Writer’s Note: I’ll try and write up the final chapter of the Chris Moneymaker “behind the scenes” story in the next day or so. In the meantime, here’s something from the Binion’s Horseshoe era that happened in August 2003.
Remembering back ten years ago to the days working at Binion’s Horseshoe, I’m reminded of my all too brief career as a reality television “star.”
Fresh off our public relations coup from the 2003 World Series of Poker and the ESPN broadcast which was attracting huge ratings, my cell phone never stopped ringing. From that instant forward — Las Vegas, gambling, and poker were hot topics. My philosophy was — anyone with a television camera was allowed to film inside the casino. We didn’t care who they were.
That policy made us really different. While the corporate stiffs on the other end of The Strip practically made things impossible (they wanted forms filled out, lawyers’ signatures, proof of insurance, total bullshit), we opened up our doors to the entire world. We rolled out the red carpet, and let everyone inside.
I had complete power over all of this, my authority granted by “the family.” Casino boss Nick Behnen green lighted me to do pretty much anything with media, one of the reasons I loved working for him and for the Horseshoe. He got it, if you know what I mean. So, true to our wild west heritage where just about anything was permitted, legendary Binion’s Horseshoe developed a reputation as the one casino in Las Vegas where all it took was one phone call to bring cameras in the door and start shooting. The word spread quickly. For several months, just about every television show featuring Las Vegas and gambling was filmed at Binions Horseshoe — with our logo and trademark emblazoned on the screen. You couldn’t buy the kind of publicity we were getting for free.
Perhaps 20 to 30 television shows and a dozen commercials were filmed during that final year, many of them documentaries and gambling features. There were also a few television shows and movies. I brought in three episodes of MTV’s Viva La Bam and even choreographed one of the gambling scenes where we cold decked a man in a wheelchair and then dumped him out on the street (seriously).
But the most outrageous occasion was when a reality television show from Holland called up in a panic and informed they wanted to start shooting as quickly as possible. Somehow a film crew had flown into Las Vegas straight from Amsterdam and then had a falling out with the casino where filming was scheduled to take place. So, we came to the rescue and said, “come on down.”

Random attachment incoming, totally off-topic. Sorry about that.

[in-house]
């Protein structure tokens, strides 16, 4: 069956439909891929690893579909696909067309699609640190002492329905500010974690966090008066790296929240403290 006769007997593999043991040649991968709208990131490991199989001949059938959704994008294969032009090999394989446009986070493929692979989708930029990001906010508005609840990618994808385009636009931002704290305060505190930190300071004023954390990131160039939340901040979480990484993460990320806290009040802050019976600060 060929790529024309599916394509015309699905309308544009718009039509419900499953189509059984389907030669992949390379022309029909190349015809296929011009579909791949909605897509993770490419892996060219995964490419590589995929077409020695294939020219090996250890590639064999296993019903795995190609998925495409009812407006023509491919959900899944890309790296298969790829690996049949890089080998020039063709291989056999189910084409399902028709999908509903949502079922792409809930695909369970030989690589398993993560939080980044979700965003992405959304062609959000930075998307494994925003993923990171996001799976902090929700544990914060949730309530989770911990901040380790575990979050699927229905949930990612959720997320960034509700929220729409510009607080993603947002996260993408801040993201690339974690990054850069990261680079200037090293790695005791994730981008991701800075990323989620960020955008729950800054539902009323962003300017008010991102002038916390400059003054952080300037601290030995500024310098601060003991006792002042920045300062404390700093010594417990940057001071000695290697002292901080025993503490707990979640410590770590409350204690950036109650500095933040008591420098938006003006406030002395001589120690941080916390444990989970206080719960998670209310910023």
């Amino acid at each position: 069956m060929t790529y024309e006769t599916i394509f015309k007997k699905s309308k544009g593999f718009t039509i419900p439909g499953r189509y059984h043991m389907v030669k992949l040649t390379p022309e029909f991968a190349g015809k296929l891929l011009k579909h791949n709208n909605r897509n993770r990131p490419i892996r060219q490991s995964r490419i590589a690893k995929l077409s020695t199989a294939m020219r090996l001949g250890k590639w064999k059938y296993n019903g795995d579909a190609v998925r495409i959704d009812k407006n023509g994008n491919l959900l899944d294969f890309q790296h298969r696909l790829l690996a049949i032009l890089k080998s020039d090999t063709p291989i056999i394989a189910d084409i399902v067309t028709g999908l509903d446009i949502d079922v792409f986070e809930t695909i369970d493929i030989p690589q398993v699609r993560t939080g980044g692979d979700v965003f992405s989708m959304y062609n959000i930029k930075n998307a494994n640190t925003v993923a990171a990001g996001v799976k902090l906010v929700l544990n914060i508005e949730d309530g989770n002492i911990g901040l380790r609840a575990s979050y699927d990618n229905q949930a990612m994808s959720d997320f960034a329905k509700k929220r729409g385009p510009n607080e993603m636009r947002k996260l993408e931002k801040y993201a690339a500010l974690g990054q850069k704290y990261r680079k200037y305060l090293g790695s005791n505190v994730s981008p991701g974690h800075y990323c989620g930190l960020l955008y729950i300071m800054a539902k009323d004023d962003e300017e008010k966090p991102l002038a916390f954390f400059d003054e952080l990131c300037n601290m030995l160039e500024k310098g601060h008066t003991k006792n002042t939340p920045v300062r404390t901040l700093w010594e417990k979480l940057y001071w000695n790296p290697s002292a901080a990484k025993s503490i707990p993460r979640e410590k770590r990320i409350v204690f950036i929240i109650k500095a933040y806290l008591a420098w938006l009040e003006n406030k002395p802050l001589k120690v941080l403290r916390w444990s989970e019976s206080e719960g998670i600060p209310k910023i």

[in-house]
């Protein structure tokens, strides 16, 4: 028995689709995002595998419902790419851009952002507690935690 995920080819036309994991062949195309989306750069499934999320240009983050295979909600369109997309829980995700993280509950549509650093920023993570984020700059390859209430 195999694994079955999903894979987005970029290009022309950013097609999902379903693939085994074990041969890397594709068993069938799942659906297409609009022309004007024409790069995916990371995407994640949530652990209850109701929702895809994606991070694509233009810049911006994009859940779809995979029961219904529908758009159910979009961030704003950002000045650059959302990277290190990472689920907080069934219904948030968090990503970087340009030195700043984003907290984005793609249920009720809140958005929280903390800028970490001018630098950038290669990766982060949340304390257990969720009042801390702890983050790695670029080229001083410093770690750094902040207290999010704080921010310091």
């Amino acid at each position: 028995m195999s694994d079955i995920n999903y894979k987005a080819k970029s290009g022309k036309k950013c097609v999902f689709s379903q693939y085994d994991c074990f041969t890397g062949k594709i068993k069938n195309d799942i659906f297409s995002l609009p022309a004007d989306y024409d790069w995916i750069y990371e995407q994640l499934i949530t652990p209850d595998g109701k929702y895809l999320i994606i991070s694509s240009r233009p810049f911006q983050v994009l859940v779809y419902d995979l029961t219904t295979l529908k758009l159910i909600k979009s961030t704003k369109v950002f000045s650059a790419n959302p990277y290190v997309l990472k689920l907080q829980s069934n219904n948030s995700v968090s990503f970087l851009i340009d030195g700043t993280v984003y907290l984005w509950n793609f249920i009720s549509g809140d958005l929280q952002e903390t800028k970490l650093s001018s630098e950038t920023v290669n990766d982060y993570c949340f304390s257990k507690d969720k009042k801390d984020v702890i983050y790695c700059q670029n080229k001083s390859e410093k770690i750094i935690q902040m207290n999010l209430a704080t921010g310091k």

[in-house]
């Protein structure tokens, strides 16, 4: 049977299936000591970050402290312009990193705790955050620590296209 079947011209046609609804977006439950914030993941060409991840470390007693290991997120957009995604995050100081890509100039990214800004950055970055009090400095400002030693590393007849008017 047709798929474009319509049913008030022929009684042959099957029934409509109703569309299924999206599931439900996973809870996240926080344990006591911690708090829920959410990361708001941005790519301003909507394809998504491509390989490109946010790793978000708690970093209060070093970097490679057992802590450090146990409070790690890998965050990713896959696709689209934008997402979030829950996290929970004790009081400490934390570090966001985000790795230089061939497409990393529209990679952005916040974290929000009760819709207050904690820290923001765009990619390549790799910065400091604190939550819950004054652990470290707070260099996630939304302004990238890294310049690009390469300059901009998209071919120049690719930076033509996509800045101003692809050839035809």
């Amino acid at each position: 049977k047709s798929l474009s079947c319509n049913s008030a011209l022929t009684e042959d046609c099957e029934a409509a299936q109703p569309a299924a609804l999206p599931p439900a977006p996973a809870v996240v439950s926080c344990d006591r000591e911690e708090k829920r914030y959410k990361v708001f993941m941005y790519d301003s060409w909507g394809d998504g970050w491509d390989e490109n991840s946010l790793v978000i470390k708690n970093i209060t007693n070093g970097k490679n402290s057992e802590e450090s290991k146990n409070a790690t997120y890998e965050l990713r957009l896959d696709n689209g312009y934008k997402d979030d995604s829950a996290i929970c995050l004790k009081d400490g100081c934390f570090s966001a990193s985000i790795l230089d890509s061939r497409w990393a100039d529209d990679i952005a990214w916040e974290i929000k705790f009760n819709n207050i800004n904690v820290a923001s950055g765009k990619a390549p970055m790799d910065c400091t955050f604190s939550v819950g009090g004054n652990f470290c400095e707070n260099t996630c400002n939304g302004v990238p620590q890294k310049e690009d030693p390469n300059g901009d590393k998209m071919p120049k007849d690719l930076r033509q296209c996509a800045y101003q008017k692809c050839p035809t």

The stars were all from Dutch television. They paraded around the casino while lights and cameras followed them everywhere. Oddly enough, the distractions in the pit area actually made the gambling scene pretty exciting. People like to be on TV, so those cameras didn’t hurt business any. Of course, none of those who were actually caught on camera had any idea the footage would end up somewhere in The Netherlands.
An awful half-written script called for a Dutch couple, who were the stars of the show, to accidentally run into a “professional gambler.” I’m not exactly sure what happened with their casting. But the shooting schedule broke down during the second day. They couldn’t find the ideal American to co-star in a few key scenes. He was supposed to portray a shady slime ball character who would con the Dutch couple out of all their money. As I understood it, they simply thought Las Vegas was full of shady characters and they could just pluck someone off the street as a stand in for the paart. So, they didn’t even bother to pre-cast the role.
I had absolutely no idea what I was getting into. My duty was to stand around and make sure the filming went smooth. That’s it. The director repeatedly buttered me up with praise about being helpful. One thing led to another and that led to him ask a favor. The director requested that I play the role as a stand in, which was presumably going to be just one scene and a short take.
I couldn’t exactly follow what in the hell was going on since they were all talking in Dutch language. But they decided to move the filming location. Somehow, we ended up moving across town and doing a night shot at The Palms Casino. The film crew arranged to set up at Alize, the high-dollar penthouse restaurant, which was completely cleared out from 11 at night until 6 am. It was a night shoot. The scenes were supposed to be inside the couple’s hotel suite — but with the backdrop of the Las Vegas Strip. Some additional furniture was brought in, including a bed.
What was that all about?